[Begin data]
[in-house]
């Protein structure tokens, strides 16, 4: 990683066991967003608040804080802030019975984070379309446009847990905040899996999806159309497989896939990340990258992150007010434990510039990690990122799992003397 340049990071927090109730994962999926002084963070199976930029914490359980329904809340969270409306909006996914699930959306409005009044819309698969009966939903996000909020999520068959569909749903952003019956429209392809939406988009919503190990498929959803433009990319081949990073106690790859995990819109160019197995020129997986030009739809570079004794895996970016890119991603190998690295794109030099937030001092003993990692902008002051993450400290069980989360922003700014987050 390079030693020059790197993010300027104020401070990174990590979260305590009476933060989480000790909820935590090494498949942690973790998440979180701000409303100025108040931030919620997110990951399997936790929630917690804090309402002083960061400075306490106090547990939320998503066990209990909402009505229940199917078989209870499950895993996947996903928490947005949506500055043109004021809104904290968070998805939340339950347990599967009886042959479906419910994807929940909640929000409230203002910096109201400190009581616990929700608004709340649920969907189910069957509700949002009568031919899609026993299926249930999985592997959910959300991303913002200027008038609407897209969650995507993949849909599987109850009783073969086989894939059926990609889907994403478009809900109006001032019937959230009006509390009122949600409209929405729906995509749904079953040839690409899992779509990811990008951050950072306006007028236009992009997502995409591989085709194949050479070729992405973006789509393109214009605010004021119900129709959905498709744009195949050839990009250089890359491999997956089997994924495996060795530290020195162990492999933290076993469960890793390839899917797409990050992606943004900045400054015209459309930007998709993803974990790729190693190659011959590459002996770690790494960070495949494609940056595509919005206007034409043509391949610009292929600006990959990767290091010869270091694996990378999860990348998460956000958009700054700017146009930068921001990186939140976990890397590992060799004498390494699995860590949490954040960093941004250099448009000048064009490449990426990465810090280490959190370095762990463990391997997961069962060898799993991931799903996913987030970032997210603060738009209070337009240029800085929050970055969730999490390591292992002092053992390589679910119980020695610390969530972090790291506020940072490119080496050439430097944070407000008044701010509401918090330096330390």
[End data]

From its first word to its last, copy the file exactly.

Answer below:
[in-house]
């Protein structure tokens, strides 16, 4: 990683066991967003608040804080802030019975984070379309446009847990905040899996999806159309497989896939990340990258992150007010434990510039990690990122799992003397 340049990071927090109730994962999926002084963070199976930029914490359980329904809340969270409306909006996914699930959306409005009044819309698969009966939903996000909020999520068959569909749903952003019956429209392809939406988009919503190990498929959803433009990319081949990073106690790859995990819109160019197995020129997986030009739809570079004794895996970016890119991603190998690295794109030099937030001092003993990692902008002051993450400290069980989360922003700014987050 390079030693020059790197993010300027104020401070990174990590979260305590009476933060989480000790909820935590090494498949942690973790998440979180701000409303100025108040931030919620997110990951399997936790929630917690804090309402002083960061400075306490106090547990939320998503066990209990909402009505229940199917078989209870499950895993996947996903928490947005949506500055043109004021809104904290968070998805939340339950347990599967009886042959479906419910994807929940909640929000409230203002910096109201400190009581616990929700608004709340649920969907189910069957509700949002009568031919899609026993299926249930999985592997959910959300991303913002200027008038609407897209969650995507993949849909599987109850009783073969086989894939059926990609889907994403478009809900109006001032019937959230009006509390009122949600409209929405729906995509749904079953040839690409899992779509990811990008951050950072306006007028236009992009997502995409591989085709194949050479070729992405973006789509393109214009605010004021119900129709959905498709744009195949050839990009250089890359491999997956089997994924495996060795530290020195162990492999933290076993469960890793390839899917797409990050992606943004900045400054015209459309930007998709993803974990790729190693190659011959590459002996770690790494960070495949494609940056595509919005206007034409043509391949610009292929600006990959990767290091010869270091694996990378999860990348998460956000958009700054700017146009930068921001990186939140976990890397590992060799004498390494699995860590949490954040960093941004250099448009000048064009490449990426990465810090280490959190370095762990463990391997997961069962060898799993991931799903996913987030970032997210603060738009209070337009240029800085929050970055969730999490390591292992002092053992390589679910119980020695610390969530972090790291506020940072490119080496050439430097944070407000008044701010509401918090330096330390």